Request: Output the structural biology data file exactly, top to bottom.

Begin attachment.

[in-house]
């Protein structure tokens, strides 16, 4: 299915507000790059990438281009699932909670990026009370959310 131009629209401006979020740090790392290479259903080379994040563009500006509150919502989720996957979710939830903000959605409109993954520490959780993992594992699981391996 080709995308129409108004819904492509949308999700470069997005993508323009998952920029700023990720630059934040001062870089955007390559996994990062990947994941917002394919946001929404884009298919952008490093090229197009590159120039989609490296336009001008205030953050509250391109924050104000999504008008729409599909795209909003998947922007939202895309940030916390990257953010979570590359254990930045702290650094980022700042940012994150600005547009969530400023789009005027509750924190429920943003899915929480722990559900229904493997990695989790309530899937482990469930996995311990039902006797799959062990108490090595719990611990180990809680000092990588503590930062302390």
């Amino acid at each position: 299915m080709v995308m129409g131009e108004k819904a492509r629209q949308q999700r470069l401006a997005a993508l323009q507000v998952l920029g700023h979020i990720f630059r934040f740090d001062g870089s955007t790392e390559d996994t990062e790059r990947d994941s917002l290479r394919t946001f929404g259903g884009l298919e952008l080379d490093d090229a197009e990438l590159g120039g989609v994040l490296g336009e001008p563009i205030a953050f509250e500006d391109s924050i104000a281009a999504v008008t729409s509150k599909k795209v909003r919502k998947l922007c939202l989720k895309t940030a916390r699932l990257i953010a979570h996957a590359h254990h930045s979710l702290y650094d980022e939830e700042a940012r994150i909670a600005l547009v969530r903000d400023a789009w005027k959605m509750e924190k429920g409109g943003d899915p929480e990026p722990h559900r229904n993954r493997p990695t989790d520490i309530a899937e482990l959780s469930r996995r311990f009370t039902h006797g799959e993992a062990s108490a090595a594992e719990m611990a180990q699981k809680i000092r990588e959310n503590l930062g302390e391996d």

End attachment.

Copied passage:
[in-house]
């Protein structure tokens, strides 16, 4: 299915507000790059990438281009699932909670990026009370959310 131009629209401006979020740090790392290479259903080379994040563009500006509150919502989720996957979710939830903000959605409109993954520490959780993992594992699981391996 080709995308129409108004819904492509949308999700470069997005993508323009998952920029700023990720630059934040001062870089955007390559996994990062990947994941917002394919946001929404884009298919952008490093090229197009590159120039989609490296336009001008205030953050509250391109924050104000999504008008729409599909795209909003998947922007939202895309940030916390990257953010979570590359254990930045702290650094980022700042940012994150600005547009969530400023789009005027509750924190429920943003899915929480722990559900229904493997990695989790309530899937482990469930996995311990039902006797799959062990108490090595719990611990180990809680000092990588503590930062302390």
């Amino acid at each position: 299915m080709v995308m129409g131009e108004k819904a492509r629209q949308q999700r470069l401006a997005a993508l323009q507000v998952l920029g700023h979020i990720f630059r934040f740090d001062g870089s955007t790392e390559d996994t990062e790059r990947d994941s917002l290479r394919t946001f929404g259903g884009l298919e952008l080379d490093d090229a197009e990438l590159g120039g989609v994040l490296g336009e001008p563009i205030a953050f509250e500006d391109s924050i104000a281009a999504v008008t729409s509150k599909k795209v909003r919502k998947l922007c939202l989720k895309t940030a916390r699932l990257i953010a979570h996957a590359h254990h930045s979710l702290y650094d980022e939830e700042a940012r994150i909670a600005l547009v969530r903000d400023a789009w005027k959605m509750e924190k429920g409109g943003d899915p929480e990026p722990h559900r229904n993954r493997p990695t989790d520490i309530a899937e482990l959780s469930r996995r311990f009370t039902h006797g799959e993992a062990s108490a090595a594992e719990m611990a180990q699981k809680i000092r990588e959310n503590l930062g302390e391996d």